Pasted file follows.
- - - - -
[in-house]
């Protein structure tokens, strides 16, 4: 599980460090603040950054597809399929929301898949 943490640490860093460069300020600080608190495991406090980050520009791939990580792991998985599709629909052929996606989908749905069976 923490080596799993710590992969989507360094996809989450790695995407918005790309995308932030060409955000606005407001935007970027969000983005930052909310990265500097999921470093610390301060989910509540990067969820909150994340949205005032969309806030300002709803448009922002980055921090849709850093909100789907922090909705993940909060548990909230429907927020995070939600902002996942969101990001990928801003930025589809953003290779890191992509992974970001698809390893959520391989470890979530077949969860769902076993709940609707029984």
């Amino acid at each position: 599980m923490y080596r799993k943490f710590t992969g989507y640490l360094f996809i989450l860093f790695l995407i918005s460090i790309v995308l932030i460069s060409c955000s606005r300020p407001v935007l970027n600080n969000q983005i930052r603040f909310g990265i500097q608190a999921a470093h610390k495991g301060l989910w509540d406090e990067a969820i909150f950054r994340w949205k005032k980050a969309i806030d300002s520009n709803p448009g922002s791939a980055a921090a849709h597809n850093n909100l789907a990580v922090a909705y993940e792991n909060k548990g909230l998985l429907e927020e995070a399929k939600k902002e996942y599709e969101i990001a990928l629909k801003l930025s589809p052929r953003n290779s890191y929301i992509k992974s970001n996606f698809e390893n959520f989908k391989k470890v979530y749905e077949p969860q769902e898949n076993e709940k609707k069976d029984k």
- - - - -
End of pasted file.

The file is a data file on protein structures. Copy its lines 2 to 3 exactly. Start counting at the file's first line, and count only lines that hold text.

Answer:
């Protein structure tokens, strides 16, 4: 599980460090603040950054597809399929929301898949 943490640490860093460069300020600080608190495991406090980050520009791939990580792991998985599709629909052929996606989908749905069976 923490080596799993710590992969989507360094996809989450790695995407918005790309995308932030060409955000606005407001935007970027969000983005930052909310990265500097999921470093610390301060989910509540990067969820909150994340949205005032969309806030300002709803448009922002980055921090849709850093909100789907922090909705993940909060548990909230429907927020995070939600902002996942969101990001990928801003930025589809953003290779890191992509992974970001698809390893959520391989470890979530077949969860769902076993709940609707029984």
């Amino acid at each position: 599980m923490y080596r799993k943490f710590t992969g989507y640490l360094f996809i989450l860093f790695l995407i918005s460090i790309v995308l932030i460069s060409c955000s606005r300020p407001v935007l970027n600080n969000q983005i930052r603040f909310g990265i500097q608190a999921a470093h610390k495991g301060l989910w509540d406090e990067a969820i909150f950054r994340w949205k005032k980050a969309i806030d300002s520009n709803p448009g922002s791939a980055a921090a849709h597809n850093n909100l789907a990580v922090a909705y993940e792991n909060k548990g909230l998985l429907e927020e995070a399929k939600k902002e996942y599709e969101i990001a990928l629909k801003l930025s589809p052929r953003n290779s890191y929301i992509k992974s970001n996606f698809e390893n959520f989908k391989k470890v979530y749905e077949p969860q769902e898949n076993e709940k609707k069976d029984k």